Adding insect protein to your diet is an unexpected way to get this vital nutrient.
Anyone who gardens has no doubt watched caterpillars inch their way across the leaves of a cucumber plant, crickets jump through corn stalks, or spiders spin webs along protective fencing.
But when you pick those juicy red tomatoes or harvest butternut squash, have you ever considered plucking one of those crawling critters to use as a side dish?
U.S. News and World Report: Travel reports that entomophagy, the practice of eating insects, is common in many cultures around the world. Thailand, Ghana, Mexico, China, Brazil, Australia, Japan, and the Netherlands regularly feature insects as part of their daily diet.
In the United States, however, ingesting a grasshopper casserole or cricket covered pasta dish would probably draw shivers and a facial grimace. But some individuals and organizations are trying to change that mindset.
Bill Broadbent, founder of Bugs for Dinner and owner of the edible insect product distribution website Entosense, notes that, given their nutritional value, insects can serve as a substitute for other foods in your current diet.
Benefits of bugs
“That is a trend now due to the fact that crickets have as much protein as beef with all the essential amino acids,” he notes. “They have as much iron as spinach and as much vitamin D as milk and are packed with omega 3s and B vitamins.”
Better still, insects are a prebiotic food, according to Broadbent. “Prebiotics are an antioxidant dietary fiber that remains undigested until it reaches your colon. It then ferments and develops fatty acids leading to better colon health,” says Broadbent. “They are the good bacteria that support good health and work to reduce the number of bad bacteria. Prebiotics are the nutrients probiotics need to thrive.”
According to Broadbent, there are scores of edible bugs, nearly 2,000 of which include local bugs such as crickets, grasshoppers, ants, June bugs, and many more. But what about poisonous species, such as scorpions or tarantulas?
“As far as poisonous bugs, I’m unaware of deadly bugs, if they are cooked. The cooking will make the poison inert,” Broadbent says, adding, “It’s important to wash and cook any bug to kill pathogens and parasites.”
Broadbent does point out that many bugs taste terrible and are considered inedible, specifically ladybugs. “Brightly colored bugs are generally terrible. You also have to be careful of bugs that may have been sprayed with or have ingested pesticides or herbicides,” he says. “That’s why we carry bugs farmed for human consumption.”
Companies, such as Crunchy Critter Farms and Entomo Farms grow insects specifically for human consumption. “Even our imported bugs, like the silkworm dolls and scorpions are raised on farms in Thailand, which has over 2,000 insect farms,” Broadbent says.
Even knowing the nutritional value of insects, it might still require a complete shift in thinking to actually pop that ant or worm into your mouth. Companies such as Broadbent’s have ways to make insects more palatable, beginning with the cooking method.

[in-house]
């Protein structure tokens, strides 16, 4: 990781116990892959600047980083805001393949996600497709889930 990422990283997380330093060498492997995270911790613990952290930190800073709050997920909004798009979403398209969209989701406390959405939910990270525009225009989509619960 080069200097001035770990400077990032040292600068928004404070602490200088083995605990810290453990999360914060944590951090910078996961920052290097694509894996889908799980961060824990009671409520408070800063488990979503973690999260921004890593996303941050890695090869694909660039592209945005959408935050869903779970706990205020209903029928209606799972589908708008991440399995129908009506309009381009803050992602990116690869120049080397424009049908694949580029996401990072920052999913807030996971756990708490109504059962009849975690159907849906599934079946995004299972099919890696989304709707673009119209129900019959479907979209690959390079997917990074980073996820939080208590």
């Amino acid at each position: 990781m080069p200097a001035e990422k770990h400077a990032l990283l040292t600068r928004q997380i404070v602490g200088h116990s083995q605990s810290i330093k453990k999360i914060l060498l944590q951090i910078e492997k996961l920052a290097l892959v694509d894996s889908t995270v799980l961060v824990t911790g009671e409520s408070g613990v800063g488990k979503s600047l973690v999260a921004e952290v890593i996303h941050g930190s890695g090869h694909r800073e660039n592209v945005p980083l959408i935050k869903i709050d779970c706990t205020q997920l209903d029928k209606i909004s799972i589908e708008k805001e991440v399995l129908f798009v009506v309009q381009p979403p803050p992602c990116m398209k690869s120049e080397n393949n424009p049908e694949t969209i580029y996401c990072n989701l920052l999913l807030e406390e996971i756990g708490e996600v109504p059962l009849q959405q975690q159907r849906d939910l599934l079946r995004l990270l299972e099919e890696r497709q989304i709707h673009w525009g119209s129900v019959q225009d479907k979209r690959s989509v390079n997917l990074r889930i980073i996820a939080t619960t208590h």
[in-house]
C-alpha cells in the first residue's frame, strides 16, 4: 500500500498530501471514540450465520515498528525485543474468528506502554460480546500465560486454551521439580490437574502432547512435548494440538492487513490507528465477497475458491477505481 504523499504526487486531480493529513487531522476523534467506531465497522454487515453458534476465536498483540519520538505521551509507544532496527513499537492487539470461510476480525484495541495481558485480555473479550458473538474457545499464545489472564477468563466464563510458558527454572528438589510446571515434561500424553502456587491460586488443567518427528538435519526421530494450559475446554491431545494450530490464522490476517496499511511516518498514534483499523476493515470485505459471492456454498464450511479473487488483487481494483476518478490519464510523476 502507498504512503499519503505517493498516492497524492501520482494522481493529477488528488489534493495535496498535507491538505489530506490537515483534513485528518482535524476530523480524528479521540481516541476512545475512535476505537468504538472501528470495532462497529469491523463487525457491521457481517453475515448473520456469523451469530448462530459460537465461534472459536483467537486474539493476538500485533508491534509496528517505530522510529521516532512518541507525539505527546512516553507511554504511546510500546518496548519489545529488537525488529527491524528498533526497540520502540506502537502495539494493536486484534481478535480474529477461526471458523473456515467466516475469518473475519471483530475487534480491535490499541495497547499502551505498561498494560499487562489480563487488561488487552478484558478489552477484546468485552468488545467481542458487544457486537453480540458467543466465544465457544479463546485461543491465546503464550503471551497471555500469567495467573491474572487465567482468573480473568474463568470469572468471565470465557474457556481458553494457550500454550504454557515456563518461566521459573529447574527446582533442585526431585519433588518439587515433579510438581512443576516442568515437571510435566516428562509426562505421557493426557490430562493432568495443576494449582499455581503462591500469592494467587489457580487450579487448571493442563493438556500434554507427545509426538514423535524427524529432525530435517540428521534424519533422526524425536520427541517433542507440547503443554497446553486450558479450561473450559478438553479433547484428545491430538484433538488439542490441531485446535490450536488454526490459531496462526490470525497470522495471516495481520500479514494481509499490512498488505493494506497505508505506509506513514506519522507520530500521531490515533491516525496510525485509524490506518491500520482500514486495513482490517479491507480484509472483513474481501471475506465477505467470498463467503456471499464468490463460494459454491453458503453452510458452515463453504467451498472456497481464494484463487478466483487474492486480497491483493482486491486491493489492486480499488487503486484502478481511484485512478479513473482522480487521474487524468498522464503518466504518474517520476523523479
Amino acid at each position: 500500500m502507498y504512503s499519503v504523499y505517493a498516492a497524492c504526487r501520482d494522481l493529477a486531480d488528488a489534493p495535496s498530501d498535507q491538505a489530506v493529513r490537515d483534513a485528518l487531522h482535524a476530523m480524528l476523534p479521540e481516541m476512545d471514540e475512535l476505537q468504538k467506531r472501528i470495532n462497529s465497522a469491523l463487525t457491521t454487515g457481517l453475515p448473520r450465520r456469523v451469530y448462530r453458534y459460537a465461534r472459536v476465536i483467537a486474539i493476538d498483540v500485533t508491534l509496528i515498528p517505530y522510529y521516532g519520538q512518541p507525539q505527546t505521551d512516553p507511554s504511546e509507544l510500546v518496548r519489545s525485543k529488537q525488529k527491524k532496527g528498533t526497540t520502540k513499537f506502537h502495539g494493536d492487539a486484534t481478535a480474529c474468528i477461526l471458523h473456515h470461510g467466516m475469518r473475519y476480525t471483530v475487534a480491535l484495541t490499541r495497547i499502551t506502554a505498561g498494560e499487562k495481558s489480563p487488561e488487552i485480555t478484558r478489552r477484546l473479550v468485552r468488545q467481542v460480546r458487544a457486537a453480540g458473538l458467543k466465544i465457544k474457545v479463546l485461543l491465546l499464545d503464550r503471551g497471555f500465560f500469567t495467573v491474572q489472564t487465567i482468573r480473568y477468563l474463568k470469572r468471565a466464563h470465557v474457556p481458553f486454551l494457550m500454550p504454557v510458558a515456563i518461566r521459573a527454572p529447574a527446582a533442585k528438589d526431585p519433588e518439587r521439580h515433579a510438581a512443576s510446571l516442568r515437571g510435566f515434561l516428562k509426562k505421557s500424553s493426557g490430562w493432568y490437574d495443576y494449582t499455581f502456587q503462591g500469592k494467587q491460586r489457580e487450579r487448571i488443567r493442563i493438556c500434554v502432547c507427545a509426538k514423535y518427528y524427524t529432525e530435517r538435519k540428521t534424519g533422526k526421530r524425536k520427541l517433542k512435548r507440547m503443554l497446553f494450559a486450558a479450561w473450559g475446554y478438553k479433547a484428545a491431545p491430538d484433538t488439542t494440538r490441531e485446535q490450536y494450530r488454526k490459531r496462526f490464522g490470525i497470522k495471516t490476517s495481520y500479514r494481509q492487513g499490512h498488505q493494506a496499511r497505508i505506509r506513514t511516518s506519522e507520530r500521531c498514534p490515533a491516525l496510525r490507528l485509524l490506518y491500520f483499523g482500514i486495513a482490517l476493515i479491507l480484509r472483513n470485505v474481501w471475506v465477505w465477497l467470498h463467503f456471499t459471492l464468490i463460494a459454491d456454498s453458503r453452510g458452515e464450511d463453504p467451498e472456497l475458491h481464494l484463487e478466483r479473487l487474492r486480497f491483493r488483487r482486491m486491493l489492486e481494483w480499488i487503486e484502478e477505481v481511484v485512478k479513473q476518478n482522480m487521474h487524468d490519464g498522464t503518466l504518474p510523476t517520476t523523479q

“Most of the insects are dried or roasted. Crickets are used as topping for soups and salads, while silkworm dolls are added to casseroles and soups as an ingredient,” he says. “Then we have seasoned bugs such as BBQ crickets or spicy chapulines – grasshoppers, a favorite Mexican treat. Covering them with chocolate is the easiest way to get people on the fence to try bugs.”
Insect protein powder
If the thought of eating bugs is a little too much for you, another option is insect protein powder. Broadbent adds, “On top of roasted crickets, a lot of people buy cricket powder You can add it to shakes, use is as an ingredient and you can even add it to flour and bake with it. Protein packed cookies.”
In addition to providing benefits for humans, insects can play a role in sustaining our environment. The Food and Agricultural Organization of the United Nations (FAO) reports that “crickets need six times less feed than cattle, four times less than sheep, and twice less than pigs and broiler chickens to produce the same amount of protein.” They also emit fewer greenhouse gases and ammonia than conventional livestock. Additionally, insects can be grown on organic waste and make a good source of protein for livestock.
Edible insects can be grown in a variety of settings from agricultural fields and forests to fallow land and water bodies, according to FAO and, as such may act “as umbrella species protecting other natural resources.”
Broadbent points out that insects can be grown vertically in a rural or urban environment. “They can be raised and harvested in less time, with less water requiring less land than other protein sources. Many bugs have a 2:1 food to feed ratio and use no pesticides, herbicides, or growth hormones,” he says.
As the population continues to explode – FAO predicts nine billion people will inhabit the planet by 2050 – it makes sense to find a sustainable, nutritional food source that can nourish humans, while preserving the environment.
For those interested in adding some culinary adventure to mealtime, visit Bizarre Food where you’ll find cricket, earthworm, and locust flour; an assortment of canned bugs from Asian forest scorpions and black ants with salt to meal-worms and oven baked tarantula; and sweet treats, such as yellow scorpion lollipops and chocolate covered grasshoppers.
Whether your patients are sick of regular protein powder or want to add a little adventure to their diets, insect protein provides many nutritional benefits and variety from the norm.